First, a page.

Coping with Grief and Loss: Why Being Strong, Keeping Busy Won’t Work

Source: Press release “Laugh and the world laughs with you, cry and you cry _______.” If you’re like most people, you’re conditioned to automatically respond with “alone.” Here’s another one: “The way to get through grief is to just keep _____.” Did “busy” come to mind? If you’ve suffered a devastating loss such as death of a loved one, divorce or breakup, you may be trying to cope by these and other unspoken rules. These types of phrases are almost automatic responses. They are pieces of information stored in our belief systems from childhood. Trouble is, the information was not helpful or accurate, according to Jeff Zhorne, Grief Recovery specialist. “Be grateful,” “Be strong” or “Get your mind off yourself” simply appeal to the intellect or offer advice. So we wind up burying the pain and isolating. We shut the blinds, order in food and pop on Netflix.  Some begin to cut themselves off from other people. “At work we fake it and act like everything is all right,” Zhorne explained. “We put on our happy faces because society gives us about three days to grieve and we’d better be back to work on the fourth day. Later, we hear things like, ‘It’s been a year, aren’t you over it by now?’ ” Zhorne says the buried pain of unresolved loss is very real, has energy and doesn’t go away on its own. “Unresolved grief affects you negatively, sooner or later,” he said. It will make itself known when you least expect it. “Reactions become disproportionate to circumstances. A driver cuts you off on the freeway and you want to break his neck.” He continued: “People can continue to stuff the feelings, shove them away or distract themselves until these losses become an ever-growing weight being carried around.” Zhorne is familiar with grief and tragedy. While vacationing in England in 1991, Zhorne’s two children, ages 4 and 2, died in an auto accident. “It was horrifying, I was utterly helpless, I didn’t know where to turn,” he recounted. “I came to the point where I had to recover or die.”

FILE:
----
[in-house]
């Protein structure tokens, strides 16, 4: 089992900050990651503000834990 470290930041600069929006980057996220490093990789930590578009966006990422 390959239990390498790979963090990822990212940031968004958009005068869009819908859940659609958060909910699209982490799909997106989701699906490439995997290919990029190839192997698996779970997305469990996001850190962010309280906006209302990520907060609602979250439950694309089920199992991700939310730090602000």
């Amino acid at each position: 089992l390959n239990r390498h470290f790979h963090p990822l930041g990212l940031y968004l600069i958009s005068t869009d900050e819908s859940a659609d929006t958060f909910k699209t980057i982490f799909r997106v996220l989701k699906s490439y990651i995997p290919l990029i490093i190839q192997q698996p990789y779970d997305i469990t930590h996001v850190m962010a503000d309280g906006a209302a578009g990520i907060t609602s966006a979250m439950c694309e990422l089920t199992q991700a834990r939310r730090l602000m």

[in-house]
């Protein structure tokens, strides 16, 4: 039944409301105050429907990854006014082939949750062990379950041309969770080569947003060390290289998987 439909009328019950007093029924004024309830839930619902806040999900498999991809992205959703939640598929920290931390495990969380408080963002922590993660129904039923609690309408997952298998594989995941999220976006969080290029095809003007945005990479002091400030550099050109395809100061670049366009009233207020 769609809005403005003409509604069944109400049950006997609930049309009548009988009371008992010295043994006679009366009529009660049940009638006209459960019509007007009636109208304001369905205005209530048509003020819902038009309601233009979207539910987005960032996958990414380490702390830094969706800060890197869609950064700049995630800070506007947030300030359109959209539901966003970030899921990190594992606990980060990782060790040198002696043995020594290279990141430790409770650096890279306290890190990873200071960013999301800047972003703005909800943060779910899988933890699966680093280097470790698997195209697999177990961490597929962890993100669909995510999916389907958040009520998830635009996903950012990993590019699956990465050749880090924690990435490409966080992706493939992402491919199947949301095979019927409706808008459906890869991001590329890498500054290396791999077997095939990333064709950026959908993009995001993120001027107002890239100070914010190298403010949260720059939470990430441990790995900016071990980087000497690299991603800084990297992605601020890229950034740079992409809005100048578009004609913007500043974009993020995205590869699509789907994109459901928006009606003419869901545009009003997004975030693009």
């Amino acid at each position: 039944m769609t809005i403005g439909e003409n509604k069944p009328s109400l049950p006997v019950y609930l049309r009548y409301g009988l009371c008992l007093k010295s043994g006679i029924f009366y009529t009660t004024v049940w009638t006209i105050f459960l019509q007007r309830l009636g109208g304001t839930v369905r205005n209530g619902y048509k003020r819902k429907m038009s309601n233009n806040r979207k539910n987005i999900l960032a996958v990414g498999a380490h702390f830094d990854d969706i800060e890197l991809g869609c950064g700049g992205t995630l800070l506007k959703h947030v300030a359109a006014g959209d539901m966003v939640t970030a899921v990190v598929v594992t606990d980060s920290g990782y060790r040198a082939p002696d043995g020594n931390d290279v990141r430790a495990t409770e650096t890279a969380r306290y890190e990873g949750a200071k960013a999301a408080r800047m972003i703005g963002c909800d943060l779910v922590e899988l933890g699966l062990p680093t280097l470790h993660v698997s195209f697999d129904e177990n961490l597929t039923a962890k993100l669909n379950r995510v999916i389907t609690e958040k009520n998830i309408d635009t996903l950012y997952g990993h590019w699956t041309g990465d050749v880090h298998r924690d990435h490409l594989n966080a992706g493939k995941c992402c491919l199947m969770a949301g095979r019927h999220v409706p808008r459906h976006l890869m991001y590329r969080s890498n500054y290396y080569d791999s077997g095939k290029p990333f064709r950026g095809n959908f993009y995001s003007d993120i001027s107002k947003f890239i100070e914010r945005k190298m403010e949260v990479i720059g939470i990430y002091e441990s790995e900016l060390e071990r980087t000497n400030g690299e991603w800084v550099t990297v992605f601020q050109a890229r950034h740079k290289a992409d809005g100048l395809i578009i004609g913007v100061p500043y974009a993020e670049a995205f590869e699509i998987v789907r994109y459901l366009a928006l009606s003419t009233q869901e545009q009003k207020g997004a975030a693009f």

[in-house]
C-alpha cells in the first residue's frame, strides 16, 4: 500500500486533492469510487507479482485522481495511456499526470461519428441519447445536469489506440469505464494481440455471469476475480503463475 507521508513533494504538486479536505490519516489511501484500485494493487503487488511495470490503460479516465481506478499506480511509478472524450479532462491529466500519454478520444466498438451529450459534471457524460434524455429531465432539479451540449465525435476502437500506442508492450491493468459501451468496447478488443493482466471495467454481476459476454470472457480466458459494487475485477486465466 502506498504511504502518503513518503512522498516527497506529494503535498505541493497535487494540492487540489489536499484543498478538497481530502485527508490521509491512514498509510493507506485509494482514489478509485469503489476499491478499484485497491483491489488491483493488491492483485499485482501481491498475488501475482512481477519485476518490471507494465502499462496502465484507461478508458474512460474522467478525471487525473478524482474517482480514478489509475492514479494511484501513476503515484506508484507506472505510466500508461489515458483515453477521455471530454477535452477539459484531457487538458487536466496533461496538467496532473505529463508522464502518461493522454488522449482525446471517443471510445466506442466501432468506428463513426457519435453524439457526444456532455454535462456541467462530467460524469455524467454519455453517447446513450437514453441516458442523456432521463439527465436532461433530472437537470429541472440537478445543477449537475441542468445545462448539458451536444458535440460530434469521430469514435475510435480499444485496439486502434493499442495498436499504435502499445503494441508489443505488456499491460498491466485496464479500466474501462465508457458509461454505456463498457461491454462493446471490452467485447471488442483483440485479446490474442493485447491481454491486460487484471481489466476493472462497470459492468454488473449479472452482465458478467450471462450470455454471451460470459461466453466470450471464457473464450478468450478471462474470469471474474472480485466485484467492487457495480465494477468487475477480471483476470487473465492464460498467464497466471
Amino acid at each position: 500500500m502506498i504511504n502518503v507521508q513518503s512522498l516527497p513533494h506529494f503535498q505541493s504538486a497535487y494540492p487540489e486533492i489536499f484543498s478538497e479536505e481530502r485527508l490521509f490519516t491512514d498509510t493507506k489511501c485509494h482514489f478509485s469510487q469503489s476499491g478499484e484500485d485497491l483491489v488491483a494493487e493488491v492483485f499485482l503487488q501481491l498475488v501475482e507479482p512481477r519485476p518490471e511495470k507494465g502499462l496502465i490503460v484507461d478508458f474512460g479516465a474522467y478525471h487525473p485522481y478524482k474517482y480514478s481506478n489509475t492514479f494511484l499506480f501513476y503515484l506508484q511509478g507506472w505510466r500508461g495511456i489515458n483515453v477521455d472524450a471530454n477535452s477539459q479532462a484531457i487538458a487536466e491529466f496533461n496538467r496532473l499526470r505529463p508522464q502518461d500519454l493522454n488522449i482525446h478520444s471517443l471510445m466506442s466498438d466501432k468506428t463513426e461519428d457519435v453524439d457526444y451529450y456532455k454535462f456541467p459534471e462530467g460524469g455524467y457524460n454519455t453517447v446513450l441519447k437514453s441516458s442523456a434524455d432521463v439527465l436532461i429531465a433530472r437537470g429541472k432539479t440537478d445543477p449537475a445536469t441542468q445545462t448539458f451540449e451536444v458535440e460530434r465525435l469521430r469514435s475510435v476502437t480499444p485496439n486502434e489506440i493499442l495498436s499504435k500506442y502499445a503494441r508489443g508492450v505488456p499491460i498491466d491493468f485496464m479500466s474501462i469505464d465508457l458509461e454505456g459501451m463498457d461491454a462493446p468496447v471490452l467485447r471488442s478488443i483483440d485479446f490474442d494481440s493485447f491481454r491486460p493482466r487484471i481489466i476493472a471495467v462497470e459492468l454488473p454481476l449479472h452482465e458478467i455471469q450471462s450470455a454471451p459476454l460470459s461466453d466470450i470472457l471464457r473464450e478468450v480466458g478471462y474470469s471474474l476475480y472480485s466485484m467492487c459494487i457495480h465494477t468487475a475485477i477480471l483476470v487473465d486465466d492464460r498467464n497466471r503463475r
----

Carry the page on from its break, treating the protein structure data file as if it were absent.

Jeff Zhorne
What he found in Grief Recovery was a way to finish the unfinished emotional pain and end the isolation and emptiness. Zhorne said recovery starts by being able to freely express all the thoughts and emotions connected with loss. “Maybe it’s regret, which is often associated with loss – wishing things had been different, better or more. Or maybe it’s grieving the loss of unrealized hopes, dreams and expectations.” If you are tired of temporary pain relief, tired of quenching in, and want to expand your life and relationships, Grief Recovery provides a way to finish unfinished emotional business and move beyond loss. It provides the correct tools. The Grief Program is offering a free community presentation on the tools and skills needed for working through significant emotional loss of any kind at 7 p.m., Thursday, May 24, at the Education Center, Christ Lutheran Church, 25816 N. Tournament Road. For more information, call The Grief Program at 661-733-0692.

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